cosmicyoruba:

indophilia:

Mahmud of Ghazni and Malik Ayaz.
Mahmud of Ghazni founded the Ghaznavid Empire and ruled as a sultan. He fell in love with Malik Ayaz, a Turkish slave, and their relationship became the epitome of idealized love in Islamic legend and Sufi literature. As the story goes, Ayaz asked Mahmud who the most powerful man in the kingdom was. When the sultan replied that it was himself, Ayaz corrected him, claiming that in fact Ayaz was the most powerful, since Mahmud was his slave. The “slave to a slave” became a favorite trope in Persian literature. R.G.L.

Gay history!

Is it weird that I find this illustration incredibly arousing…?

cosmicyoruba:

indophilia:

Mahmud of Ghazni and Malik Ayaz.

Mahmud of Ghazni founded the Ghaznavid Empire and ruled as a sultan. He fell in love with Malik Ayaz, a Turkish slave, and their relationship became the epitome of idealized love in Islamic legend and Sufi literature. As the story goes, Ayaz asked Mahmud who the most powerful man in the kingdom was. When the sultan replied that it was himself, Ayaz corrected him, claiming that in fact Ayaz was the most powerful, since Mahmud was his slave. The “slave to a slave” became a favorite trope in Persian literature. R.G.L.

Gay history!

Is it weird that I find this illustration incredibly arousing…?

homosexualityandcivilization:

Historical Profiles - Madame D’Éon de Beaumont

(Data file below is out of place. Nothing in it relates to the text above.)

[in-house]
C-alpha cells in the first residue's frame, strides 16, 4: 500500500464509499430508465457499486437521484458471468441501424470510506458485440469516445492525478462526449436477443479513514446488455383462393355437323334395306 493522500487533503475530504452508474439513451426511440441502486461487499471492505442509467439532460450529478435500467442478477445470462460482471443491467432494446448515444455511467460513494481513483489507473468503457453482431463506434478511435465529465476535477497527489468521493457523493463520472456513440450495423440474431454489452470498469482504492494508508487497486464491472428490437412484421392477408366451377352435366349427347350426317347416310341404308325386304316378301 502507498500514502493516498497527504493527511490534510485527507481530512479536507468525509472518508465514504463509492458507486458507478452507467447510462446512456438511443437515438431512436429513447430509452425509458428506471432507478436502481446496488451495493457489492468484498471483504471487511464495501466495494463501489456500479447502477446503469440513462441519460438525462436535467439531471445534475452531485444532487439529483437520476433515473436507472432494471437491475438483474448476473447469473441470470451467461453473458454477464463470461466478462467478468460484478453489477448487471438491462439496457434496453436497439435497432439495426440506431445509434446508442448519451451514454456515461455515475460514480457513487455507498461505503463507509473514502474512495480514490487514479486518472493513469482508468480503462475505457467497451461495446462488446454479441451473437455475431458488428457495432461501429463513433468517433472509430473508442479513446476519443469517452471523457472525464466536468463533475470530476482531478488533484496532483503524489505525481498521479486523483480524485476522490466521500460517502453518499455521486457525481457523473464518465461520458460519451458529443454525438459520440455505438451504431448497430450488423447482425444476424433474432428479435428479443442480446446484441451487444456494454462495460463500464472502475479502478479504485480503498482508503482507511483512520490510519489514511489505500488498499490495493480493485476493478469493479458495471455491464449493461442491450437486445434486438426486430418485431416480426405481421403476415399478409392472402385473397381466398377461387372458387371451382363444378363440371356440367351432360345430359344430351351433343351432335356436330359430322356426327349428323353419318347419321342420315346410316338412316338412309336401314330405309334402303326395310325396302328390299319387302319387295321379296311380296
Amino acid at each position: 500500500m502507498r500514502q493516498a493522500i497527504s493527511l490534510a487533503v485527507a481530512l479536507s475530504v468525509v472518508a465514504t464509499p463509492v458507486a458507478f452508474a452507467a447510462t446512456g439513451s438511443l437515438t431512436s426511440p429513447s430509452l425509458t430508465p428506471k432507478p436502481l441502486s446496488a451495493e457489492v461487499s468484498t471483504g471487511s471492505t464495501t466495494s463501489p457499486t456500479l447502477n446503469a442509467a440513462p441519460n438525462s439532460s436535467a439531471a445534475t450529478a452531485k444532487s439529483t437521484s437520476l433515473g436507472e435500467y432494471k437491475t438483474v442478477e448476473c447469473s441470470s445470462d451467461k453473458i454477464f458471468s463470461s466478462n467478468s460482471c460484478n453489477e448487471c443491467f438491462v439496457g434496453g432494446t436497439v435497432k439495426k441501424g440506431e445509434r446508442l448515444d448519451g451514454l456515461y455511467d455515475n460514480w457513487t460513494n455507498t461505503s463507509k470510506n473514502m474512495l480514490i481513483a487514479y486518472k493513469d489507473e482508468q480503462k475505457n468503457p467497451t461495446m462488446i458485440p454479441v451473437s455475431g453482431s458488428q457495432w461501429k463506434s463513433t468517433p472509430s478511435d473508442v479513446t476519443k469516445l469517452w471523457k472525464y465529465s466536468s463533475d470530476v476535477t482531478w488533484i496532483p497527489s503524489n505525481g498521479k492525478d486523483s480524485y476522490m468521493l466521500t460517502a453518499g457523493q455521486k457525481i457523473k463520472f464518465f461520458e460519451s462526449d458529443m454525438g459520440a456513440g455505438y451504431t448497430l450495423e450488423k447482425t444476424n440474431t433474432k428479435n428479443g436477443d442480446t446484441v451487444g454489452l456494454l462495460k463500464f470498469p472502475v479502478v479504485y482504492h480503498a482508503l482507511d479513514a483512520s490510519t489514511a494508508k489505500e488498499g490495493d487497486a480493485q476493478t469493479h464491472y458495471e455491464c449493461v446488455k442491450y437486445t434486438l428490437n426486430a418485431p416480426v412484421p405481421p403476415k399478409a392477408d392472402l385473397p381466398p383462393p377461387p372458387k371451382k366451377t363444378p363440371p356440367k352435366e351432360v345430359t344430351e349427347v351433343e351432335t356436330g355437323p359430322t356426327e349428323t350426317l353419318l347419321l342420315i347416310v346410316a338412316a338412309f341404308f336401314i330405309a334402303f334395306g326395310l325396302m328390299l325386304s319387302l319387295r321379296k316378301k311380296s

Born Charles-Geneviève-Louis-Auguste-André-Timothée d’Éon de Beaumont, the Chevalier d’Eon was born on October 5th, 1728. D’Eon had an illustrious career as a diplomat, spy, and censor under Louis XV’s reign.

After an ambassador, the Court of Guerchy, demoted her in rank and attempted to drug her in 1763, d’Éon published most of the secret diplomatic correspondence about her recall under the title Lettres, mémoires, et négociations in 1764, disavowing Guerchy and calling him unfit for his job.

This breach of diplomatic secret was scandalous to the point of being unheard of, but d’Éon had not yet published everything - she kept the King’s secret invasion documents and those relative to the Secret du Roi as “insurance” - and the French government became very cautious in its dealings with d’Éon, even when d’Éon sued Guerchy for attempted murder. With the invasion documents in hand, d’Éon held the king in check.

In 1766, Louis XV granted her a pension for her services (or as a pay-off for silence) and gave her a 12,000-livre annuity. D’Éon continued to work as a spy, but lived in political exile in London. Her possession of the king’s secret letters protected her against further actions, but d’Éon could not return to France.

D’Éon claimed to be physically not a man, but a woman, and demanded recognition by the government as such. King Louis XVI and his court complied, but demanded that d’Éon dress appropriately and wear women’s clothing.

D’Éon participated in fencing tournaments until she was seriously wounded in 1796. Her last years were spent with a widow, Mrs. Cole.

Reblogged from Deviates, Inc.
deviatesinc:

Ann Trevor and Helen Menken play lovers in The Captive, 1926

Lesbians. On broadway. In 1926. Yes, ladies and gentlemen, you read that correctly.

deviatesinc:

Ann Trevor and Helen Menken play lovers in The Captive, 1926

Lesbians. On broadway. In 1926. Yes, ladies and gentlemen, you read that correctly.

Reblogged from Hold This Photo